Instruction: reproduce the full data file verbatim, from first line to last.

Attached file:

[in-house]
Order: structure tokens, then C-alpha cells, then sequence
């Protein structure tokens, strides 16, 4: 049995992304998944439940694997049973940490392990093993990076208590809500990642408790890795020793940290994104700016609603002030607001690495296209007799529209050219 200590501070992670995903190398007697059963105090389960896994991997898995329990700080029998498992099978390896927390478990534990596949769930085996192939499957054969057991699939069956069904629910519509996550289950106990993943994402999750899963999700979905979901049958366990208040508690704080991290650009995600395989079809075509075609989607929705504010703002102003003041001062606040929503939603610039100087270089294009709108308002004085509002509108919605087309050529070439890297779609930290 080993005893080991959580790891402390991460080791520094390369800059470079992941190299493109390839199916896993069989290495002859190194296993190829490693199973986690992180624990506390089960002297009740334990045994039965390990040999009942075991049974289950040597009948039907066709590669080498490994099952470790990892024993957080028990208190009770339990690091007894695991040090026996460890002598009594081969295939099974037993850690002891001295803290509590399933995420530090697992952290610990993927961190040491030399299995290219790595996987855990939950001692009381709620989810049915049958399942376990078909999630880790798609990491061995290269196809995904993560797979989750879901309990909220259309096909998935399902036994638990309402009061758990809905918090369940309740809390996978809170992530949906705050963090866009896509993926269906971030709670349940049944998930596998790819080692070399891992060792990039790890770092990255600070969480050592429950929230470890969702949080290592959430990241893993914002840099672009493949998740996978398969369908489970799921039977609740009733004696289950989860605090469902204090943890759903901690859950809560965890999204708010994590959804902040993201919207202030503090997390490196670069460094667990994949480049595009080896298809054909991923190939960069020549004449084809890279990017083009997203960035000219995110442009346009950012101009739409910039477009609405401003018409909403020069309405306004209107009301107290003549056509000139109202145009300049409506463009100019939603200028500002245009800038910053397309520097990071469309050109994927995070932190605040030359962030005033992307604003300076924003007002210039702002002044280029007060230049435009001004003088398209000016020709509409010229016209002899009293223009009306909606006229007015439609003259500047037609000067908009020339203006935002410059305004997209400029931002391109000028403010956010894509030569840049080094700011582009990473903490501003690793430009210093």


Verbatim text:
[in-house]
Order: structure tokens, then C-alpha cells, then sequence
């Protein structure tokens, strides 16, 4: 049995992304998944439940694997049973940490392990093993990076208590809500990642408790890795020793940290994104700016609603002030607001690495296209007799529209050219 200590501070992670995903190398007697059963105090389960896994991997898995329990700080029998498992099978390896927390478990534990596949769930085996192939499957054969057991699939069956069904629910519509996550289950106990993943994402999750899963999700979905979901049958366990208040508690704080991290650009995600395989079809075509075609989607929705504010703002102003003041001062606040929503939603610039100087270089294009709108308002004085509002509108919605087309050529070439890297779609930290 080993005893080991959580790891402390991460080791520094390369800059470079992941190299493109390839199916896993069989290495002859190194296993190829490693199973986690992180624990506390089960002297009740334990045994039965390990040999009942075991049974289950040597009948039907066709590669080498490994099952470790990892024993957080028990208190009770339990690091007894695991040090026996460890002598009594081969295939099974037993850690002891001295803290509590399933995420530090697992952290610990993927961190040491030399299995290219790595996987855990939950001692009381709620989810049915049958399942376990078909999630880790798609990491061995290269196809995904993560797979989750879901309990909220259309096909998935399902036994638990309402009061758990809905918090369940309740809390996978809170992530949906705050963090866009896509993926269906971030709670349940049944998930596998790819080692070399891992060792990039790890770092990255600070969480050592429950929230470890969702949080290592959430990241893993914002840099672009493949998740996978398969369908489970799921039977609740009733004696289950989860605090469902204090943890759903901690859950809560965890999204708010994590959804902040993201919207202030503090997390490196670069460094667990994949480049595009080896298809054909991923190939960069020549004449084809890279990017083009997203960035000219995110442009346009950012101009739409910039477009609405401003018409909403020069309405306004209107009301107290003549056509000139109202145009300049409506463009100019939603200028500002245009800038910053397309520097990071469309050109994927995070932190605040030359962030005033992307604003300076924003007002210039702002002044280029007060230049435009001004003088398209000016020709509409010229016209002899009293223009009306909606006229007015439609003259500047037609000067908009020339203006935002410059305004997209400029931002391109000028403010956010894509030569840049080094700011582009990473903490501003690793430009210093």